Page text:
Printed in the Mendocino County Observer and aired on KZYX&Z Community News, by Clare Nunamaker
Spring is a good time to look for sprouts coming up from tree stumps. These are called coppice stems, and coppicing is actually one of the oldest forms of forestry there is.
A more common practice in European countries than here in the US, coppicing means cutting a woodland periodically, perhaps every 5, 10, or 20 years. The roots of the cut trees send up new stems that can grow extremely quickly.
The rate of growth of coppice stems can be phenomenal. While working in the Klamath Mountains the year after devastating wildfires that burned pretty much everything above ground, I saw many hardwood coppice stems. Within one year, some of the bigleaf stems were five feet tall.
Coppice wood was used by the Romans to fuel their iron works, by the Native Americans for basket-making materials, and by Europeans for species like ash that could be used for tool handles. White settlers were plagued by the ability of redwood to coppice, which is unusual for a conifer. Settlers often tried to clear land for cattle, but in redwood country this proved difficult because of all the coppice stems that came up.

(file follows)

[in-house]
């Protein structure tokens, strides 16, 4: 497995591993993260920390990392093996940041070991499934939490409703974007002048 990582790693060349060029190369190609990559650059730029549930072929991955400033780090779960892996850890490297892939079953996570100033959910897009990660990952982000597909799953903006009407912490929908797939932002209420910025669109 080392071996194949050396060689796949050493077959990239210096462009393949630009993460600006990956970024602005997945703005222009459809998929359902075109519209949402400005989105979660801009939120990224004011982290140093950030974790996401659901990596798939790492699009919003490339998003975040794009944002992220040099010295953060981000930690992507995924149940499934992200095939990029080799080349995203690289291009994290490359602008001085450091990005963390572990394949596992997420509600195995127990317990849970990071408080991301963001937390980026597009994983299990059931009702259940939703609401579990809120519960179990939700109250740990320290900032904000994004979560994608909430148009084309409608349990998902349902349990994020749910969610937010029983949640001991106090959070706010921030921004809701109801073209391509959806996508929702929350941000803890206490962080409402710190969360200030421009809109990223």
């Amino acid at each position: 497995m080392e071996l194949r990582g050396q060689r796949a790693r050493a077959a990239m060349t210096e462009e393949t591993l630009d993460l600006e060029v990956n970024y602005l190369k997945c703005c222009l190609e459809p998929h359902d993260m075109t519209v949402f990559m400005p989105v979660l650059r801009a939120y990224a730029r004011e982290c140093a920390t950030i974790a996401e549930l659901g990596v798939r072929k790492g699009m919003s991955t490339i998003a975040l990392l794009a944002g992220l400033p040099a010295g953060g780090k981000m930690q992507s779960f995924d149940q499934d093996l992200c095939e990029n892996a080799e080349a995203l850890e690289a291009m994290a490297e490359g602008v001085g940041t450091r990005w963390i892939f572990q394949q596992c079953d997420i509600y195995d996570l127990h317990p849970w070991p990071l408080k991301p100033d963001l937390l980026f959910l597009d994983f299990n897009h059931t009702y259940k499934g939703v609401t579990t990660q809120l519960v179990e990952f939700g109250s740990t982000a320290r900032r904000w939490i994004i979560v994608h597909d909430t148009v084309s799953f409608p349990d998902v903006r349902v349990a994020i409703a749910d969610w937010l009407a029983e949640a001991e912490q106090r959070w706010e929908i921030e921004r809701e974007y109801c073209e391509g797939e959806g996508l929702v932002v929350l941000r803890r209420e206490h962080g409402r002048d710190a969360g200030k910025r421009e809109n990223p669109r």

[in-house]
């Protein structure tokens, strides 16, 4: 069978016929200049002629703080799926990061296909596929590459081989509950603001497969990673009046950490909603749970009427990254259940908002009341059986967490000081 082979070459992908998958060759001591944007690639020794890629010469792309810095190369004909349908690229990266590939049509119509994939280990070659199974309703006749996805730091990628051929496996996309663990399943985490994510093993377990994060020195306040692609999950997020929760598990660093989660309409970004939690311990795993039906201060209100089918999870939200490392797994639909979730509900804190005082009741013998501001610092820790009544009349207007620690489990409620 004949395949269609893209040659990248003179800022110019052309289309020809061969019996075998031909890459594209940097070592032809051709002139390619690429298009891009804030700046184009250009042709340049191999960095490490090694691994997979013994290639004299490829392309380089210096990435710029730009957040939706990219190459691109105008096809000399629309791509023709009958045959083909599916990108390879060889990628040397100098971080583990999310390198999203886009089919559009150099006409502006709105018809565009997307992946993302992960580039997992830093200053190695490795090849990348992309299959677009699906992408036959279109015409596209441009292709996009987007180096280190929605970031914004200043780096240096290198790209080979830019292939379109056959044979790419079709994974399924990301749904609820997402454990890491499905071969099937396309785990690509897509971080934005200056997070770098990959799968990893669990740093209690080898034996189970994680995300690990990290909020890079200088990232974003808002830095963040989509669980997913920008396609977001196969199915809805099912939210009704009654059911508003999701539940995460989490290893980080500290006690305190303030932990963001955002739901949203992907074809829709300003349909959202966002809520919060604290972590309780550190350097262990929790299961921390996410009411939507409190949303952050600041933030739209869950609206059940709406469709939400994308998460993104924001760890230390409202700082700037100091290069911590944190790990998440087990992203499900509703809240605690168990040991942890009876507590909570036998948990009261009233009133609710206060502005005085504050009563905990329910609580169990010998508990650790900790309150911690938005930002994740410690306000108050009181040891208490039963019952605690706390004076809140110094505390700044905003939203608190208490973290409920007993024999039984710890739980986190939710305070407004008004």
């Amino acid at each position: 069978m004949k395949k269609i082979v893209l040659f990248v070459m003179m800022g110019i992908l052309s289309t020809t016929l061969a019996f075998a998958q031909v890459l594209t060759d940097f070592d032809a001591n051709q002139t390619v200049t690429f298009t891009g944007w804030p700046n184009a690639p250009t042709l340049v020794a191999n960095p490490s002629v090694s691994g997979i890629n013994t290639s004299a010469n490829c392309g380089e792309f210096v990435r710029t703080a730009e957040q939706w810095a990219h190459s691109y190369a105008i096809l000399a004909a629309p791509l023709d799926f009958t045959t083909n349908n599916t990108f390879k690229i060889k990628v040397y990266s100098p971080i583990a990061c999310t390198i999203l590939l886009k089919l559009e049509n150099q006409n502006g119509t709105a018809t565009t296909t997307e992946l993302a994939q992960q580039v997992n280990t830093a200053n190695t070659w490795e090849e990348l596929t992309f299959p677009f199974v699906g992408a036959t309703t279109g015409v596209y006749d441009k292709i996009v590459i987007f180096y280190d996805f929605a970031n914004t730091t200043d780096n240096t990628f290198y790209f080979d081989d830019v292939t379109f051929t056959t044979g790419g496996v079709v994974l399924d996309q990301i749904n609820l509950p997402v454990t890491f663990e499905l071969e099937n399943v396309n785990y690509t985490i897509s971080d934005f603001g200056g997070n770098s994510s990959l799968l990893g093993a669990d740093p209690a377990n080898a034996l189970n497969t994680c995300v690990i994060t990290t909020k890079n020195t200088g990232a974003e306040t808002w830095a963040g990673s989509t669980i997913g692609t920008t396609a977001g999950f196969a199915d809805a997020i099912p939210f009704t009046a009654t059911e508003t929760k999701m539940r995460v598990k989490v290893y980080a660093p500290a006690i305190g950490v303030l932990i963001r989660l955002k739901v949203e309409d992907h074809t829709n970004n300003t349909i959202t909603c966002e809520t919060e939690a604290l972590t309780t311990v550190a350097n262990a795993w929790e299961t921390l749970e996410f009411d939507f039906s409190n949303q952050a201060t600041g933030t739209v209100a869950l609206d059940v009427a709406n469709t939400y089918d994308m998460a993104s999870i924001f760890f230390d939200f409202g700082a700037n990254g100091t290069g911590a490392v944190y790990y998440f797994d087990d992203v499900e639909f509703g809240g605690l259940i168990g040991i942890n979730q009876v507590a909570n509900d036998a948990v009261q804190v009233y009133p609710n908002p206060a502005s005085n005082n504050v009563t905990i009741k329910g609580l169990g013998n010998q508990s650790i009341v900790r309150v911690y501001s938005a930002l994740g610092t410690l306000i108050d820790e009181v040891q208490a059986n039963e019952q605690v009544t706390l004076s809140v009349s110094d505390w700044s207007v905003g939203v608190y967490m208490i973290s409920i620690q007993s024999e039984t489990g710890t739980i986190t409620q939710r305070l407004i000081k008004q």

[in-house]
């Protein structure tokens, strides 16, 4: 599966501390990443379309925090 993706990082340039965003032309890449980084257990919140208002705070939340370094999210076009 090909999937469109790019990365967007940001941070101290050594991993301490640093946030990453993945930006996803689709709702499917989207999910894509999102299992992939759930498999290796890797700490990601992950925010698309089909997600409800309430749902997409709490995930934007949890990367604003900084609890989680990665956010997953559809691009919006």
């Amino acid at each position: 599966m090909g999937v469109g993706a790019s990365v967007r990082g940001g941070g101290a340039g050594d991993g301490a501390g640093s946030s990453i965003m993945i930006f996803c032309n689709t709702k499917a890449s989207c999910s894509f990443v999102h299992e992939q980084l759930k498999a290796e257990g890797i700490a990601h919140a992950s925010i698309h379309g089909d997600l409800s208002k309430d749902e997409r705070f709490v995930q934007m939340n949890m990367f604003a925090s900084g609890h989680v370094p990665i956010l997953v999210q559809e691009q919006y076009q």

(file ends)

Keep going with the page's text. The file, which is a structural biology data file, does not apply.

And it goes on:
Whether you call it stump-sprouting, coppicing, or "couper" (the French word for "cut", which is the origin of the English word "coppice"), it's important to remember when you are managing hardwoods like tanoak, madrone, and live oak that they will coppice. Whether you are harvesting them for firewood or are trying to reduce the hardwood component on your property, you'll get many small stems for each large stem you cut.
It can be a good idea after a few years to thin out the coppice stems to concentrate the growth on fewer stems that can grow larger. Otherwise you may end up with many small-diameter stems whose usefulness to you and to wildlife is limited.
Clare Nunamaker is a Registered Professional Forester and member of NorCal SAF and the Forest Guild.